connectivity. USB interface can be converted to any other standard like serial, parallel and GPIB
(IEEE488 bus) bus with converter cables available in the market. Thus one can extend the number of
standard ports making use of the USB hub connectivity.

Game port interface standard:

This port permits connectivity of two joysticks for playing video games. It can also be used for interfacing
simple systems.

Virtual instrument program:

Virtual instruments (VI) are an application of general purpose digital PCs for the measurement and
control of various parameters like temperature, flow, pressure, position, etc. VI programs mimic the
control processes, which are in a remote area, on the PC screen. Experimentors/operators can visualize the
on-going process control automation through the PC screen. VI programs provide an inexpensive, yet
powerful platform for control and data acquisition of process variables. These programs are easy to
implement withgraphic languages (G-language) like Lab- VIEW, HP-vee, Bridge VIEW, Agilent VIEW,
etc. The ‘G’ language implements data-flow technique. Usage of ‘G’ language VIs provides easy
interfacing with PCs under the Windows environment2.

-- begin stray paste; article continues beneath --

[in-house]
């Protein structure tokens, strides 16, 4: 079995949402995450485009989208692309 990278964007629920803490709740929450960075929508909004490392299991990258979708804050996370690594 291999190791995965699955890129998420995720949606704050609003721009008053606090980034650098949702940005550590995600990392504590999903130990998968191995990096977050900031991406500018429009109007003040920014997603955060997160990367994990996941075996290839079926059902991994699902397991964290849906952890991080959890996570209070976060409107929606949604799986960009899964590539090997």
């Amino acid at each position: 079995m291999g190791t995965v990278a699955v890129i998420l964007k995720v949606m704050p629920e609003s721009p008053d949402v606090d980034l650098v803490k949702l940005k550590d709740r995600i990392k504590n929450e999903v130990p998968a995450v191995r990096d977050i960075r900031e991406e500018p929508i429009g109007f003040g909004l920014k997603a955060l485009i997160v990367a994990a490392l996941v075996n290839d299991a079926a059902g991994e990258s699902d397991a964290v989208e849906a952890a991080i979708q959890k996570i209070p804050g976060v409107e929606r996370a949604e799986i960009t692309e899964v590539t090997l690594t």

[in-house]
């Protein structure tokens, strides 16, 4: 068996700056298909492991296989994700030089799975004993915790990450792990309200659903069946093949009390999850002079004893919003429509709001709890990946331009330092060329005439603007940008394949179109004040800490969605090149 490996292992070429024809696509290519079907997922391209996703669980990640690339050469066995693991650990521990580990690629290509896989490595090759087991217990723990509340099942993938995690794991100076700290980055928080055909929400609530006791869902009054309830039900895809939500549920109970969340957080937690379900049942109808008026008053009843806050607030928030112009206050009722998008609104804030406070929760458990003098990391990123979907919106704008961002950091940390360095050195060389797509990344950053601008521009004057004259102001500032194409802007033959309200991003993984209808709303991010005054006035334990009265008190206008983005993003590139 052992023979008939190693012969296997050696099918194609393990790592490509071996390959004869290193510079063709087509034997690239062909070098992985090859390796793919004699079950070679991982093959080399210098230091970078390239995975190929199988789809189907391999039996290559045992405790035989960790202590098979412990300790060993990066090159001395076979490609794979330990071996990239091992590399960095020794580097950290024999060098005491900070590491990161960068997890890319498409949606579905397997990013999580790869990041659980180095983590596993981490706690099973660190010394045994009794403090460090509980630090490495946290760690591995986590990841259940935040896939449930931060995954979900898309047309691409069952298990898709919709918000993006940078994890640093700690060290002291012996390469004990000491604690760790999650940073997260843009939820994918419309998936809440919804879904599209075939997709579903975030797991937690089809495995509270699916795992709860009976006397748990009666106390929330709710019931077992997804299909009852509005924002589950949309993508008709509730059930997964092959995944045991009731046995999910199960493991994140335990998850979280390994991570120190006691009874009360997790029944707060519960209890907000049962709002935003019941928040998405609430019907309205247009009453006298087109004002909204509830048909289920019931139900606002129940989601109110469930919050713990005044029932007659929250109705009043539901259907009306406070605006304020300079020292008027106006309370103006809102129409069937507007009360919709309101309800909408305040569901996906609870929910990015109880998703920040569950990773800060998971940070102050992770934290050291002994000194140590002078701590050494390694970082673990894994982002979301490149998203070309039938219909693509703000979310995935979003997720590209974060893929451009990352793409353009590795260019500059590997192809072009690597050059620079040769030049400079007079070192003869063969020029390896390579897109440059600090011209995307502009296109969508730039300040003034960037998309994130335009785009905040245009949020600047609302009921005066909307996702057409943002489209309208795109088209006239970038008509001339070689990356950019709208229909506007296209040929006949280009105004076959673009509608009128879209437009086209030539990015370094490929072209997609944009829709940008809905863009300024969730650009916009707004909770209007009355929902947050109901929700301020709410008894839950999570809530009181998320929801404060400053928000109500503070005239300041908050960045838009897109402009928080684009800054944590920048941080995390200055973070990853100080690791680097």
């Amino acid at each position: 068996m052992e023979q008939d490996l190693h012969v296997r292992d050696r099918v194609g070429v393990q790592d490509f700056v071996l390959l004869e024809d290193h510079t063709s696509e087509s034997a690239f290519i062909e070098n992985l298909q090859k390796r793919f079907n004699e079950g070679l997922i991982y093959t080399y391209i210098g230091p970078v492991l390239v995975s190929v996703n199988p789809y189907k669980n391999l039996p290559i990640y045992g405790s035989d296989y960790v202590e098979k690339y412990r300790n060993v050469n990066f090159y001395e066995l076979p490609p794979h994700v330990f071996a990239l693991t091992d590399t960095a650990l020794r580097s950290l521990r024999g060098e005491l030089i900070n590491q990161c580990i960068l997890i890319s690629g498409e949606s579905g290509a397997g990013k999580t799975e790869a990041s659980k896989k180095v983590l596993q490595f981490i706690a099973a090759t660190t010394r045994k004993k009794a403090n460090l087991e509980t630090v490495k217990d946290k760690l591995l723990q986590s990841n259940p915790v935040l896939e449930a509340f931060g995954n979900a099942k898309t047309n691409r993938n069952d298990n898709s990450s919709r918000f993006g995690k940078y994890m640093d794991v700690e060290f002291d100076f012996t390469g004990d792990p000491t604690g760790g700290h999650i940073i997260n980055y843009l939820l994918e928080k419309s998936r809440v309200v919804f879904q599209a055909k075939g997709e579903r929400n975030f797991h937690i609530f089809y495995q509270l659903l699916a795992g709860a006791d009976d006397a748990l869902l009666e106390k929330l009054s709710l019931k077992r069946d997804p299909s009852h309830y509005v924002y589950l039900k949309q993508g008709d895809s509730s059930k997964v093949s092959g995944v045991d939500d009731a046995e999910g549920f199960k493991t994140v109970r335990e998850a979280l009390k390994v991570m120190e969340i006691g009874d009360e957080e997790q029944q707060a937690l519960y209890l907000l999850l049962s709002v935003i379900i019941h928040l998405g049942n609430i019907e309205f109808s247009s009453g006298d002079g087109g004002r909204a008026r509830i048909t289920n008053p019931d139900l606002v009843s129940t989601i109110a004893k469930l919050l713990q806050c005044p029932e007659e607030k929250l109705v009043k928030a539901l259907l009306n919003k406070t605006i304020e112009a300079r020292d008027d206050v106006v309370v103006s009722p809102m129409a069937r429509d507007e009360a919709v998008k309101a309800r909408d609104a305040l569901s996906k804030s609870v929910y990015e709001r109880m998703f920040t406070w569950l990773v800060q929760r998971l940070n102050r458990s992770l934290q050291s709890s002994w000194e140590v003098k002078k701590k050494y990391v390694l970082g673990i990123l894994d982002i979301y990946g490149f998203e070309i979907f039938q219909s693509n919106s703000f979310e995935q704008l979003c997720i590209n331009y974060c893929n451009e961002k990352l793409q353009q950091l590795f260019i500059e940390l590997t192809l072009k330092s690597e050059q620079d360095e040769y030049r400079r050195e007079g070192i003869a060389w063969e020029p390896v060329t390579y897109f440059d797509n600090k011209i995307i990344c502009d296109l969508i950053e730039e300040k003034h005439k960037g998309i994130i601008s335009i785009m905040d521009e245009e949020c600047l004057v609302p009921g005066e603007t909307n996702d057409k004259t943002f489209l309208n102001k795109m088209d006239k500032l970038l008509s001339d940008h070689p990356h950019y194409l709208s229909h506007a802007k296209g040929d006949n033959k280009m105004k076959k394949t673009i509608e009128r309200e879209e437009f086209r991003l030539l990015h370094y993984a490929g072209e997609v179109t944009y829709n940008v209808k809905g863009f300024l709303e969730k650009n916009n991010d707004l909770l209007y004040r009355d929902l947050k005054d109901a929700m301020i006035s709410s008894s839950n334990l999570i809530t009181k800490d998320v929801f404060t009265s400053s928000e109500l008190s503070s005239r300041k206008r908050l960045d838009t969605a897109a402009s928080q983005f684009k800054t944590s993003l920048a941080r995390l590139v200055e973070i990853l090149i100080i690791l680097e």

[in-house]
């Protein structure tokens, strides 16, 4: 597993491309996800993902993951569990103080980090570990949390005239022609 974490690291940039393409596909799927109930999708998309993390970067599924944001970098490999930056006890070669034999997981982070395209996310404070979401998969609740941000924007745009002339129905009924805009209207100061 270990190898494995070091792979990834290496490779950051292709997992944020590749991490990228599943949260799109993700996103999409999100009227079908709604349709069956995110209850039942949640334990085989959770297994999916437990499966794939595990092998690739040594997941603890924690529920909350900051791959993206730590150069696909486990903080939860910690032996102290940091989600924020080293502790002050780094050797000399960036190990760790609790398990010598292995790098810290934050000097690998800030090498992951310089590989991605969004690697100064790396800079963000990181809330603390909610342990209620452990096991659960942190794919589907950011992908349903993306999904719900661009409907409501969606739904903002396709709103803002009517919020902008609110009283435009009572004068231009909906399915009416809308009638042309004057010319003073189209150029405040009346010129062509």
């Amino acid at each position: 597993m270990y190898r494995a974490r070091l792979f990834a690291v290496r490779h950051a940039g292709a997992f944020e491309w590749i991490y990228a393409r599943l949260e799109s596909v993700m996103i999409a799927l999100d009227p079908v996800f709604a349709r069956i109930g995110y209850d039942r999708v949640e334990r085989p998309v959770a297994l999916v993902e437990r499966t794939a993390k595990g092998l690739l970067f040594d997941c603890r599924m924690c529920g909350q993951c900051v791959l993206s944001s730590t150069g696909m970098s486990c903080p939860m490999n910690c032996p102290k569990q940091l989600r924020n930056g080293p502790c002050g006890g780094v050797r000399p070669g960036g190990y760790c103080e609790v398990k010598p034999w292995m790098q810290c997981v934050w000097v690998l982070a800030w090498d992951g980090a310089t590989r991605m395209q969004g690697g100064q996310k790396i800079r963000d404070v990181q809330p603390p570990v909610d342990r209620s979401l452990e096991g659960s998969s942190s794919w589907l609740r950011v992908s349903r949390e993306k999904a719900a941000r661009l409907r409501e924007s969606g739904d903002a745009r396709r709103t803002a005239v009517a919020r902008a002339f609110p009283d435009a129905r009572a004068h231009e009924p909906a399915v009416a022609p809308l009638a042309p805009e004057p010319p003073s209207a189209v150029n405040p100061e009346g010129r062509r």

VI programs can also be developed using any other text language like C, C++, Pascal, Visual Basic,
Visual C, etc. but require considerable effort to call hardware modules in the Windows environment. For
example, building Dynamic Link Libraries (DLLs) for calling hardware port address in Windows
environment is somewhat difficult. The ‘G’ language provides builtin function libraries for a variety of
application requirements as graphic palettes, which in turn support the required DLLs for functions to run
under Windows environment. Usually the ‘G’ language VI programs consist of two frames, viz. panel
diagram and functional diagram. In the panel diagram, programmers can assign various controls and
indicators (i.e. input and output variables) according to their requirements and in the functional diagram,
the designer can implement the required functions like mathematical operation, comparison, loop
functions (for loop, while loop, case loop, formula node, etc.), decision-making, data conversion, file-
copying sequence, input/output port addressing, implementing standard interfacing like parallel port,
serial port, GPIB (IEEE488), USB, and also filters, curvefitting functions, etc. For the purpose of
networking Transmission Control Protocol (TCP), Internet Protocol (IP), data socket connectivity are also
available as a function library in LabVIEW. Programmatically calling functions written in any other
language is also possible from LabVIEW, by the usage of call library function node, code interface node
(CIN), AcriveX functions. Similarly, any ‘Matlab’ routine can be called from Lab- VIEW using Matlab
script node. The National Instruments’ LabVIEW version 7.1 incorporates all the necessary functions as
‘icons’ in its package. Even beginners can write their own programs making use of this package within a
reasonable time span in Windows environment.

Reference:
CURRENT SCIENCE, VOL. 90, NO. 6, 25 MARCH 2006

Jayapandian, J., Electronic Design Magazine, Penton, New Jersey, USA. ED


Online ID # 1575, 4 March 2002.